Which is, broadly, fine: fitness DVDs are big business, and sometimes it's hard to think what to buy your mum for Christmas. But the false idea of a celebrity's "before" picture (before the inevitable trim "after") is what's sinister: as soon as they land back in the UK, they hit the gym twice a day and basically starve themselves down for the DVD cover shoot over the course of a deeply unhealthy boom-and-bust three months.

They'll then wrongly and dangerously claim (usually to us, in an exclusive interview) that they lost the weight in a healthy way, eating a balanced diet and exercising three times a week. Which is, of course, bollocks. They were shipped to a retreat with personal trainers and personal chefs who specialise in air and water dishes. But do the teenage girls who follow the aforementioned beached celebs know that? No, they don't. Unflattering celeb beach shots might seem innocuous, but look closer and they're a symptom of a far darker side of the industry.

Photo: Newscast Online Limited / Alamy Stock Photo

A WHOLE LOAD OF 'HEADLIES'

At the beginning of the week, one editor I worked for would decide what cover lines she'd like, regardless of whether it had happened or not. It's sort of like cosmic ordering or wish fulfilment: she'd be writing things like, "Jennifer Aniston: I've Moved On" and "Michelle Keegan: I Want A Baby", then plan what she'd like the stories to be that week around these invented headlines. In the days leading up to press day, the desk would work hard at trying to find anything remotely linked to any of the stories she'd essentially made up. The result? The magazine sold. Loads.

Fun trick next time you want to suggest Jennifer Aniston is joyfully divorced without getting sued about it: my editor would tell me that – as long as you write single quote marks, not double ones – then, legally, you can get away with anything. Try it: Ryan Gosling 'Could Punch A Horse' If He Had To. Reese Witherspoon 'Believes In Flat Earth Theory'. Will Smith 'Has One Foot Twice As Long As The Other'. Bulletproof.

(Must say here, I checked with the VICE legal team, and it is not bulletproof at all.)

TWO WORDS: POISON. PEN.

If you ever interviewed a celebrity and they were rude to you, you got permission to "poison pen" them. I never did it (notice how I omitted the boybander's name! See! Nice!), but colleagues of mine would do, and use it as an excuse to write the most unflattering, candid intros detailing exactly just how late, rude or arrogant their interviewee was.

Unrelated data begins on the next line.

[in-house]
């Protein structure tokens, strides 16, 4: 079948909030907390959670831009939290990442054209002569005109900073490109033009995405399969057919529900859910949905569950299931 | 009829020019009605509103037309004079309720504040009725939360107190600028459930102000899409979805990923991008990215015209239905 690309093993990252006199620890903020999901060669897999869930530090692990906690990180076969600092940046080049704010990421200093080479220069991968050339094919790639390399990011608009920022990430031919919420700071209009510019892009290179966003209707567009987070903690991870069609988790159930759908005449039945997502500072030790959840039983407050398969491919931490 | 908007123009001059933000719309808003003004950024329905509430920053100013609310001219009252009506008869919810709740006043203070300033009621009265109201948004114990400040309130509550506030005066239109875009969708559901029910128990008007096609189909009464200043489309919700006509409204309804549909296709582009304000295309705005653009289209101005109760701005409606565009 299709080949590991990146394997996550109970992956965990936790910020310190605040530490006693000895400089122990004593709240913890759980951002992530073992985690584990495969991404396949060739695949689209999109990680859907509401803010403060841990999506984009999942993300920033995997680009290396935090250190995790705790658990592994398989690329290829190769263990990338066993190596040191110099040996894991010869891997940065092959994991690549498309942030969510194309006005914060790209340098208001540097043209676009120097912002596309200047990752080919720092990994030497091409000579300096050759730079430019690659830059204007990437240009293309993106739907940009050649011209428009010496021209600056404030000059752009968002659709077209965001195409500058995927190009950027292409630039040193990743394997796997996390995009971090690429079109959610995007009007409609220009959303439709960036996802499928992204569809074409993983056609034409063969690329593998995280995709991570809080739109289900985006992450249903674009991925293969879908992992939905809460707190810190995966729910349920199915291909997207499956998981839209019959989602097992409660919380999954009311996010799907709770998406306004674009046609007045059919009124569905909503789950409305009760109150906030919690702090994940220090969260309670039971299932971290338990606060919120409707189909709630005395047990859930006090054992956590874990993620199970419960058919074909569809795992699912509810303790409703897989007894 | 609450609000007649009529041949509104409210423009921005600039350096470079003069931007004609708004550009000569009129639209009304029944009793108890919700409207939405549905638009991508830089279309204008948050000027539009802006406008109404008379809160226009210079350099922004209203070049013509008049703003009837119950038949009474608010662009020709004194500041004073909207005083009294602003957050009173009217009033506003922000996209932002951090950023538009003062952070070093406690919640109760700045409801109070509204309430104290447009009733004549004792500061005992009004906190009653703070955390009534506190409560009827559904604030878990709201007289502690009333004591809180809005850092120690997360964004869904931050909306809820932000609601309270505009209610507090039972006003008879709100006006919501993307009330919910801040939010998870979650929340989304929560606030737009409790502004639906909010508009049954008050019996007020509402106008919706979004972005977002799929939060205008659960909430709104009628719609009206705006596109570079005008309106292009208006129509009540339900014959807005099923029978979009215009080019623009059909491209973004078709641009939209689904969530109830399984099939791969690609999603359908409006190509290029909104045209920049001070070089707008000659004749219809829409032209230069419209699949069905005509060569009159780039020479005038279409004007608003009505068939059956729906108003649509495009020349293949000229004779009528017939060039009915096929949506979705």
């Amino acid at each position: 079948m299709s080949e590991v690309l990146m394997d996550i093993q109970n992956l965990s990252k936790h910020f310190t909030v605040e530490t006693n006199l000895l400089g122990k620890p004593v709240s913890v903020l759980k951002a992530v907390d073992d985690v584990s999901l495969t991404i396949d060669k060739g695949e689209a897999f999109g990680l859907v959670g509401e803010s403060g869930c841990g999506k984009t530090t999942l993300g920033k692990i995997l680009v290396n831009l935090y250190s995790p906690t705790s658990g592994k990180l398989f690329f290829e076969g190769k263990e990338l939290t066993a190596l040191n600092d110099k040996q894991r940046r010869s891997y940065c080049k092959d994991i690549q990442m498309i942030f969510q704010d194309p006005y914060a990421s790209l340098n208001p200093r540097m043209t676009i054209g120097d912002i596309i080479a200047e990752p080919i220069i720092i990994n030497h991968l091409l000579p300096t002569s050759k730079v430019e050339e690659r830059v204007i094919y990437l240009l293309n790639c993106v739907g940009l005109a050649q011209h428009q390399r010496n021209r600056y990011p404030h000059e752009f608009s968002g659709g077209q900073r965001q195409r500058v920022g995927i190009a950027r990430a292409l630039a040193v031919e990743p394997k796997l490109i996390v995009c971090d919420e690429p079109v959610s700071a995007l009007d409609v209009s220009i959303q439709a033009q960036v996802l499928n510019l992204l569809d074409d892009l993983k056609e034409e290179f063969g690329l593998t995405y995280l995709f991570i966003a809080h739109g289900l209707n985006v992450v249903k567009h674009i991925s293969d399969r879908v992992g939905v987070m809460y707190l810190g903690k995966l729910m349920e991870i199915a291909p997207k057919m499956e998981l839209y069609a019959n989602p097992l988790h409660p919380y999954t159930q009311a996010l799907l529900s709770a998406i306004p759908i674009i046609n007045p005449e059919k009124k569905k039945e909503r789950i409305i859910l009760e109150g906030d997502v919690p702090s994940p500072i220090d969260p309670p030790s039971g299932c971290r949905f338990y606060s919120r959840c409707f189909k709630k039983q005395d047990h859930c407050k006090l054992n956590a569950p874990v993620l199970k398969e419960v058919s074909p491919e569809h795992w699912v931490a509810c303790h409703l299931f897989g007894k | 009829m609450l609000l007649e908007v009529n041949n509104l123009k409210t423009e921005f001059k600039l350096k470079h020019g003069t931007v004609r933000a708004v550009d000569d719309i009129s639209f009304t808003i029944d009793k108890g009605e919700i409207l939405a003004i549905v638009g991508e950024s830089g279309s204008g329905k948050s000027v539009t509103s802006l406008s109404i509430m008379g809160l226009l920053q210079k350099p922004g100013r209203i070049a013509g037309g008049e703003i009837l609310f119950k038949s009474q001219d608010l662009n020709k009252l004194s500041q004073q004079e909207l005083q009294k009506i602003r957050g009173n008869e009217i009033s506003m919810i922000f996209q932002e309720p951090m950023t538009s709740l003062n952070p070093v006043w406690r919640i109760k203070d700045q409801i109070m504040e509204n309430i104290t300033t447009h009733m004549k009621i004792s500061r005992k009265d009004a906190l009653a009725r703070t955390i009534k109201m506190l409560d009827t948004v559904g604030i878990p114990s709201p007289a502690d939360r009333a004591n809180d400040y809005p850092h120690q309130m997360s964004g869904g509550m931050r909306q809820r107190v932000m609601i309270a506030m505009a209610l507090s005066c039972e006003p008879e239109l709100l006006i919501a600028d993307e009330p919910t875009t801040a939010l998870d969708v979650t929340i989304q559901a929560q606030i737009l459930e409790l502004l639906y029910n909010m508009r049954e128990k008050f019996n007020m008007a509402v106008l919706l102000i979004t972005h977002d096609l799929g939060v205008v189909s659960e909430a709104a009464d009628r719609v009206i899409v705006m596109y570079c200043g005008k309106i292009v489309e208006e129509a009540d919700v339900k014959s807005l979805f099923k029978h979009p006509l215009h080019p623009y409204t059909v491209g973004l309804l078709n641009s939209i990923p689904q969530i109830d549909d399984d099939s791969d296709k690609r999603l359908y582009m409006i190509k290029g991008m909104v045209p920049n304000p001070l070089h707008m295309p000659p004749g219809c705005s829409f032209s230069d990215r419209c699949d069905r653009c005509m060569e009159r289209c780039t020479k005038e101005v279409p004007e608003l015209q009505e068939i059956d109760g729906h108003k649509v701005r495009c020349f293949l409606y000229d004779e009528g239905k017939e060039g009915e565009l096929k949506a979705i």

An editor of mine had a list of people she'd met, hated, and refused to write about. There were about eight people who never, ever made it into the magazine. The list was printed off and stuck on the wall so newbies in the team knew which celebrities to turn down for interviews: the "Wall of Hate" and the "Wall of Love". Woe betide you if you made it to the hate wall. You might never work in this town again.

CELEBRITY COLUMNS

It's no real secret that celebrity columns – where the celebrity talks about their week and gives their opinion on gossip that's gone on – aren't written by the celebs. Like, come on. You've seen them try to write an Instagram caption. Come on. They are written by the journalists. Typically, the drill is this: the journalist asks the celebrity questions, and then the journalist writes it up, as if it's the celeb writing it. Then, at the end, you just sign their name and "XOXO" it. Done.

However, a lot of people don’t appreciate that most columns are actually totally made up. I would do one particular reality star’s column each week. She was hungover one day and said she couldn’t do her column over the phone as we’d usually do, so asked could I just "make it up" instead that week. I’d been speaking to her every week for nearly two years, so I knew the type of things she'd generally do with her week (1 x new lipstick ["obsessed"]; 1 x cute thing her son did; 1 x holiday she either enjoyed or was excited for) so – with my news editor's blessing – I winged it.